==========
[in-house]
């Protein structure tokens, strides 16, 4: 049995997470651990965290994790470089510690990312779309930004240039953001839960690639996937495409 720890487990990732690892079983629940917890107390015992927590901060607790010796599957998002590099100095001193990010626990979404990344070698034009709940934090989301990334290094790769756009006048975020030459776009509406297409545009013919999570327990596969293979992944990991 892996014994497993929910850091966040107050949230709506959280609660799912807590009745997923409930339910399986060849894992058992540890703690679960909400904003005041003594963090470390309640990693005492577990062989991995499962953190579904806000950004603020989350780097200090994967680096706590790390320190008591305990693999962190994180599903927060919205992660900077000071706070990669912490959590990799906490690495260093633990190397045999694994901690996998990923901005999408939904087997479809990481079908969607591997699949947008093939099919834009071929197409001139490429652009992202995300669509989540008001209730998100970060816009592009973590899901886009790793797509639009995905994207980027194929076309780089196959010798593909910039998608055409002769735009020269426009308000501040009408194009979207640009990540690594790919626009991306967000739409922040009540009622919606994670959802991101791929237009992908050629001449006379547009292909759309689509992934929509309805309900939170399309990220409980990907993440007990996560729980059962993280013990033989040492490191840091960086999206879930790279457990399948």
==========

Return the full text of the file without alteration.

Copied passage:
[in-house]
């Protein structure tokens, strides 16, 4: 049995997470651990965290994790470089510690990312779309930004240039953001839960690639996937495409 720890487990990732690892079983629940917890107390015992927590901060607790010796599957998002590099100095001193990010626990979404990344070698034009709940934090989301990334290094790769756009006048975020030459776009509406297409545009013919999570327990596969293979992944990991 892996014994497993929910850091966040107050949230709506959280609660799912807590009745997923409930339910399986060849894992058992540890703690679960909400904003005041003594963090470390309640990693005492577990062989991995499962953190579904806000950004603020989350780097200090994967680096706590790390320190008591305990693999962190994180599903927060919205992660900077000071706070990669912490959590990799906490690495260093633990190397045999694994901690996998990923901005999408939904087997479809990481079908969607591997699949947008093939099919834009071929197409001139490429652009992202995300669509989540008001209730998100970060816009592009973590899901886009790793797509639009995905994207980027194929076309780089196959010798593909910039998608055409002769735009020269426009308000501040009408194009979207640009990540690594790919626009991306967000739409922040009540009622919606994670959802991101791929237009992908050629001449006379547009292909759309689509992934929509309805309900939170399309990220409980990907993440007990996560729980059962993280013990033989040492490191840091960086999206879930790279457990399948």